Sunday, May 06, 2007

Giro d'Italia 101

Welcome, Giro newbies! So you hung out at the Tours of California or Georgia this year, or you've caught some recent "Cyclysm Sundays" on Vs. and decided, quite rightly, that it's pretty damn entertaining to watch a bike race. Perhaps you're even one of my two faithful readers who's learned the basics via my earlier, general "Cycling 101", but frankly, just don't know much about the Giro itself, one of cycling's 3 Grand Tours and, for my money, one of the most thrilling races on earth. So to get you started, I humbly present this "Giro 101":

The Upshot: 3 weeks of body-breaking riding in Italy, with 8 sprint stages, 5 rolling stages, 5 major mountain stages with 4 mountain-top finishes, two individual time trials and one team time trial. It's all about the mountains, baby, with the brutal Tre Cime di Lavaredo in stage 15 and the fearsome Monte Zoncolan at stage 17. Woo-hoo!

The State of Play: babe-magnet Ivan Basso, just fired, I mean voluntarily resigned, from Discovery Channel in the wake of his ongoing link to the Operacion Puerto doping scandal, won the Giro last year by a bone-crushing 12 minutes with Team CSC, which also kicked him off their team due to Op Puerto, and will not be defending his title. Notable last year: constant verbal abuse of Basso from two-time winner we love Gilberto Simoni, who variously accused him of being "not a man," (cannily counterattacked by Basso by posing for Italian newspaper Gazzetta dello Sport with his shirt off in a he-man pose), an "extraterrestri" (doper, since proven a not-unreasonable suspicion), and a "fraud" who offered to buy Simoni off to let him take a stage. Good sportsmanship all 'round boys!

The Players:
General Classification (overall winner):
(1) Ivan Basso (Discovery/CSC). As noted, he's out this year, but his comely shadow will color the race as this year's contenders lose their natural target, Discovery and CSC lose their leader, and the commentators strive not to talk about him too much.

(2) Gilberto Simoni (Saunier Duval): won the Giro in 2001 and 2003. A brilliant climber but a bit long in the tooth in cyclist years, he has vowed to end his road career after the Giro and head back to his ancestral stomping grounds of mountain biking, where he is reigning Italian champ. I'm assuming he'll take a stage or two, particularly with the smashing help of ascending jailbait protege Riccardo Ricco, but jury is still out on GC; I'm rooting for him though just for his total lack of verbal self-control.

(3) Paolo Savoldelli (Astana): won the Giro in 02 and 05. Nicknamed "Il Falco" for his stunning descents, was ignominiously booted off Discovery and found new home with upstart talent-packed Kazakh squad Astana, started by outraged 2006 Vuelta champ Alexander Vinokorouv in the wake of the Op Puerto scandal. Just won prologue time trial in Tour de Romandie and took second overall, ahead of superdomestique/07 Vuelta stage winner teammate Andrey Kashechkin. Question: will Kashechkin be around to help him, or save himself too much to help Vino in the Tour to be of any use to Savoldelli?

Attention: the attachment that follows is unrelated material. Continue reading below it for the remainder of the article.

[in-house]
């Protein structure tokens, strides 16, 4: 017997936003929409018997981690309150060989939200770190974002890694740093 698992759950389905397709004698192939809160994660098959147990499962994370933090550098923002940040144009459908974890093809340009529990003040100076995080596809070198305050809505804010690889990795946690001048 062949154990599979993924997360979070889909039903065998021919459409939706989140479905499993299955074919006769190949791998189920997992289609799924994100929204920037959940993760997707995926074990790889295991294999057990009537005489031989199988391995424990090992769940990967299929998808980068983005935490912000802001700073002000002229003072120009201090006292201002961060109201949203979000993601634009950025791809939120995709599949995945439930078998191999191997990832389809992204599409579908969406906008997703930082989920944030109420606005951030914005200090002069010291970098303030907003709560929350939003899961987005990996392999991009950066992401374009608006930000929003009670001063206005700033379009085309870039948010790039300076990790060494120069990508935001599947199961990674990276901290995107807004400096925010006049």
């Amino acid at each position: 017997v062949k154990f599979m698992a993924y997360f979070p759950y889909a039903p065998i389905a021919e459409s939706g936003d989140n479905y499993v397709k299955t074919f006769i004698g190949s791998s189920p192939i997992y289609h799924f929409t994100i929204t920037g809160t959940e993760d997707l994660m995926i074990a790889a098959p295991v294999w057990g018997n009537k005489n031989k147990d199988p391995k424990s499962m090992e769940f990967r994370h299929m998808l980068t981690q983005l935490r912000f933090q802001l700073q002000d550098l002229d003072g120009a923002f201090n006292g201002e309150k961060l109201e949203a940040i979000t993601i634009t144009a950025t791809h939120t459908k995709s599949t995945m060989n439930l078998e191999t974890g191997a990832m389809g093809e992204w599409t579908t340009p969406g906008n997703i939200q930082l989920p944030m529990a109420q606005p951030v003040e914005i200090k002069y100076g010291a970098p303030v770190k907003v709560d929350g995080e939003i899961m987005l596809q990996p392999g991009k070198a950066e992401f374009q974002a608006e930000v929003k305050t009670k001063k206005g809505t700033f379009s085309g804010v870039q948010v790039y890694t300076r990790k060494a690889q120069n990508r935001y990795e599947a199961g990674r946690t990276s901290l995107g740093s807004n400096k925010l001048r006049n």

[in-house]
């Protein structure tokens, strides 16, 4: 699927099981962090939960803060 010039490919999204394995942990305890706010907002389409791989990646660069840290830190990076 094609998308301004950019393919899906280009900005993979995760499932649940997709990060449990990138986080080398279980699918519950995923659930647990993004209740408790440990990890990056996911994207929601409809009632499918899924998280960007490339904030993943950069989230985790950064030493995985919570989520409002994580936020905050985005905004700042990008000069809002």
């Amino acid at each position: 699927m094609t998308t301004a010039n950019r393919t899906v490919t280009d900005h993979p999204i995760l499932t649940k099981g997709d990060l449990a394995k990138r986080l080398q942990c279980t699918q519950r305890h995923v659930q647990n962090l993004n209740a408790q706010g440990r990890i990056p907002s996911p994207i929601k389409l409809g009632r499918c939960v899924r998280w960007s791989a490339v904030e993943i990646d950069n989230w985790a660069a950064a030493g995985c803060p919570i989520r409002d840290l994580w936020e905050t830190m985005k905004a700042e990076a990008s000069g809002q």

(4) Damiano "Il Piccolo Principe" Cunego (Lampre): golden-coiffed Giro champ at tender age of 22 in 2004. Has been unable to reach those heights since, and Simoni recently bushwhacked him in the press as a soulless unmotivated tool. His form's been good this year though, he's got good boys supporting him, and he's desperate to prove he's not a fluke.

(5) Stefano Garzelli (Acqua e Sapone): took the Giro in 2000. Downgraded this year to a Continental squad, as far as I can tell this year he's utterly !@#$ed because he hasn't got the domestique firepower to back him up.

(6) Danilo "the Killer" DiLuca (Liquigas): a smashing early season, and a man who desperately wants the podium. If Simoni or Cunego cracks, he may well get it.


(1) Alessandro "Ale-Jet" Petacchi (Milram): the highly-pressured successor to former Italian sprint god Mario "the Chest" Cipollini, he's still not fully recovered from cracking his knee-cap in the Tour, was almost back at the Vuelta then broke his hand decking a team bus when he couldn't find the man he was actually looking to hit in dispute over a sprint. Uneven this season, he's come back a bit the last two weeks, and really, really wants to prove to the abusive Italian press that he's capable of reaching his earlier heights.

(2) Robbie "the Ego" McEwen (Predictor-Lotto): more competitive than anyone alive, he's almost guaranteed to make Petacchi look like a wuss in at least one sprint.

(3) we love Thor Hushovd (Credit Agricole): totally underrated, he took the last stage at the Tour de France into Paris last year. Whacked this year by stomach problems, but I'm seriously hoping for a comeback, particularly since McEwen completely gets on my nerves.

Everything Else:

(1) and only Paolo Bettini: World champ/Italian icon/perpetual stage winner, he excels at rolling stages and is a major attack dog, ergo a threat even in a sprint. Vai Paolo!

This ain't all, but it oughta be enough to get you started. Forza!

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